OpenJurist

110 F3d 444 United States v. Webb

110 F.3d 444

UNITED STATES of America, Plaintiff-Appellee,
v.
Willie Elgin WEBB, Defendant-Appellant.

No. 96-2710.

United States Court of Appeals,Seventh Circuit.

Argued Jan. 28, 1997.
Decided March 27, 1997.

Amanda A. Robertson (argued), Office of the United States Attorney, Benton, IL, for Plaintiff-Appellee.

Melissa A. Day (argued), Office of the Federal Public Defender, Benton, IL, for Defendant-Appellant.

Before BAUER, KANNE, and EVANS, Circuit Judges.

KANNE, Circuit Judge.

1

Willie Webb appeals the sentence of 96 months in prison imposed for his conviction for conspiracy to distribute cocaine (21 U.S.C. §§ 841(a)(1) and 846). He claims that the district court clearly erred in denying him a reduction in offense level for acceptance of responsibility under U.S.S.G. § 3E1.1, especially in light of the reduction that it granted him under U.S.S.G. §§ 2D1.1(d)(4) and 5C1.2. We affirm.

I. Background

2

On February 7, 1995, a confidential informant provided evidence to investigative agents that Willie Webb had just sold him 0.8 grams of crack cocaine at an apartment in Carbondale, Illinois. Later that day, agents executed a search warrant at that apartment, where they found Webb and four other individuals, including Thaddeus Brown. Among the items seized from the apartment were approximately 38 grams of cocaine, as well as drug paraphernalia. During a custodial interview the next day, Webb admitted that he had assisted Brown in the packaging of crack cocaine for resale. He also stated that he took money from customers and gave it to Brown, and that Brown in turn provided the customers with crack cocaine.

3

Webb and Brown were indicted on February 8, 1995, on one count of conspiracy to distribute cocaine. At their arraignment, Webb and Brown both pleaded not guilty. A magistrate judge ordered Brown detained, but released Webb on $20,000 unsecured bond. A pretrial conference was held, at which time change of plea hearings for Webb and Brown were set for May 18. Brown changed his plea to guilty on May 18; but Webb failed to show up. The district judge issued a warrant for Webb's arrest due to his failure to appear. Webb surrendered himself to the United States Marshal seven months later, on December 18, 1995.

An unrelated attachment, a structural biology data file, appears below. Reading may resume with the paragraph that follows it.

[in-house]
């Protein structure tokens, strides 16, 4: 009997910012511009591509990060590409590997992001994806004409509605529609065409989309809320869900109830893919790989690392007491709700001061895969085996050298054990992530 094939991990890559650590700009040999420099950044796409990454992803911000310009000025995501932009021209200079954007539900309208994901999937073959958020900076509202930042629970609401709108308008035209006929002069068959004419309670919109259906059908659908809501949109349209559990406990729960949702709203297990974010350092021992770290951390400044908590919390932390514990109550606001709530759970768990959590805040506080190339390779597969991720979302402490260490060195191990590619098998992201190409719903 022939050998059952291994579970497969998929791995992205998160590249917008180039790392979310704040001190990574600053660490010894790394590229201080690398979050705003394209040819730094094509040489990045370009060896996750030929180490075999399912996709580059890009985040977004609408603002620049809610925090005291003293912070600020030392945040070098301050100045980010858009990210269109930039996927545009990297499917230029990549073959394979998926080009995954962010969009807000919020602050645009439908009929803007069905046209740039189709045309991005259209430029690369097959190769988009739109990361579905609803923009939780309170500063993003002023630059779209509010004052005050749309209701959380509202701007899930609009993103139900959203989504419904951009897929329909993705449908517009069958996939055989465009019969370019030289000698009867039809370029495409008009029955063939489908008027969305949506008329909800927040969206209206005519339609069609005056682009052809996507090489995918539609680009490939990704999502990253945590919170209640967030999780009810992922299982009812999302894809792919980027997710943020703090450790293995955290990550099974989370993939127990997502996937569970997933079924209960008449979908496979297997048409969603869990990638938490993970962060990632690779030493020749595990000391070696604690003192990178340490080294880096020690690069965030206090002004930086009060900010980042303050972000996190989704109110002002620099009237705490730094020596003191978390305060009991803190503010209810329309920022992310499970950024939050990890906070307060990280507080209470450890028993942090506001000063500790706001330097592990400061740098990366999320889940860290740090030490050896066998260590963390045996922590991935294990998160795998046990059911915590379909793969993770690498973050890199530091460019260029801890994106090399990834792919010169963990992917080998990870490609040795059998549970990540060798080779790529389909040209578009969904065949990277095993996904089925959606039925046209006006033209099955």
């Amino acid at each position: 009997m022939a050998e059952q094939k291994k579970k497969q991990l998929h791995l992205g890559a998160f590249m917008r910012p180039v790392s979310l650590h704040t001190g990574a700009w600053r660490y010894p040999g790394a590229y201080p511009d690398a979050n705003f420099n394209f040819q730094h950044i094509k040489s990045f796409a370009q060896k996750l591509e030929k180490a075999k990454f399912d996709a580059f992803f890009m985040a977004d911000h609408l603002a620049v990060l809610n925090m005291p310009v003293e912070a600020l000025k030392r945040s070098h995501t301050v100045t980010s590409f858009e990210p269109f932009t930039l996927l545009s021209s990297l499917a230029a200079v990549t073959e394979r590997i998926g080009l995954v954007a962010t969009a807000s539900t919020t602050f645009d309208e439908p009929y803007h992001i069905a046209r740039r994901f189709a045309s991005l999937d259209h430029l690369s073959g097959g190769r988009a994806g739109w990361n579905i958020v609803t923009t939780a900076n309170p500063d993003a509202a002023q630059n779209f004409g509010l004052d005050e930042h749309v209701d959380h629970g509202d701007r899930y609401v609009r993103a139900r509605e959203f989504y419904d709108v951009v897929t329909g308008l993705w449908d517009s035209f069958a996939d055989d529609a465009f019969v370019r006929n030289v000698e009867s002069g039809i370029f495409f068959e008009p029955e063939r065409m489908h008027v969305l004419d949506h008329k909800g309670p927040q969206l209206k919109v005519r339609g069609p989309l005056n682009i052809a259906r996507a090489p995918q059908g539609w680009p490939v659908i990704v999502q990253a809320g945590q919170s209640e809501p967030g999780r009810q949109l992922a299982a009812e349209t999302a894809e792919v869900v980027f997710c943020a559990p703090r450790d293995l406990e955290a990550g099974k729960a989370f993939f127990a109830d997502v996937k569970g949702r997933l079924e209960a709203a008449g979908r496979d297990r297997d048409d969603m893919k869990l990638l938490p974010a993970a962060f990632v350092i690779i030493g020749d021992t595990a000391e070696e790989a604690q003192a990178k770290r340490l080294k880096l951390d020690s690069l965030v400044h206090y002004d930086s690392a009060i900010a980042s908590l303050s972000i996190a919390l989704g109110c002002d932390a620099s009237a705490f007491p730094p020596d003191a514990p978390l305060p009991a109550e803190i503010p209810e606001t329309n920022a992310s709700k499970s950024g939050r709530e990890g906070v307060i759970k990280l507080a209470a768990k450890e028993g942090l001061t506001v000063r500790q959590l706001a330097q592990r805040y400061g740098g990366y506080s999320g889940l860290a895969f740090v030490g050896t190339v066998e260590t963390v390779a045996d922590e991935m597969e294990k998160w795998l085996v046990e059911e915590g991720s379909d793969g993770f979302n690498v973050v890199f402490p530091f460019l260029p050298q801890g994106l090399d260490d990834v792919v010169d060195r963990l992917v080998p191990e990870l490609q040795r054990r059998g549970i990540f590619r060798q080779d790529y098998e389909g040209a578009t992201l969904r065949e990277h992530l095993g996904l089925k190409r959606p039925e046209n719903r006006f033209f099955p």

4

At a change of plea hearing on January 11, 1996, Webb entered an open plea of guilty to the indictment. During the hearing, Webb admitted that he had packaged crack cocaine, and that he knew that Brown had distributed the drugs. However, Webb denied distributing crack cocaine himself, stating in response to the question whether "you and Thaddeus Brown were packaging and distributing crack cocaine": "Well, we were packaging, but I wasn't distribution [sic]." He made additional statements to the same effect during the hearing, such as, "Well, I know I'm guilty of manufacturing because I cut up a couple of things, but other than that...."

5

The presentence report (PSR) determined that Webb was not eligible for a downward adjustment pursuant to U.S.S.G. § 3E1.1, because Webb had "not shown an affirmative acceptance of responsibility for his actions to the probation officer." Webb objected to the PSR, claiming that he was entitled to a three-level reduction under § 3E1.1. The objections contended that Webb had followed through on his asserted intention to plead guilty, and that upon counsel's return from an extended leave during the presentencing period, counsel obtained Webb's handwritten statement accepting responsibility. In this statement, which was attached to the objections, Webb "accept[ed] responsibility that I assisted with the packaging of some of the drugs that was [sic] found in 420 South Graham." He also stated that "[o]n Monday Febeary 6 [sic] on three or four different occasions I took money from individuals and gave the money to Thaddas Brown [sic] and in return he gave drugs to them." The objections to the PSR further indicated that Webb planned to seek a two-level reduction under U.S.S.G. §§ 2D1.1(b)(4) and 5C1.2.1 In response to Webb's objections, the probation officer noted that he had received Webb's undated statement on acceptance of responsibility, but suggested that the timeliness of Webb's action should be considered.

6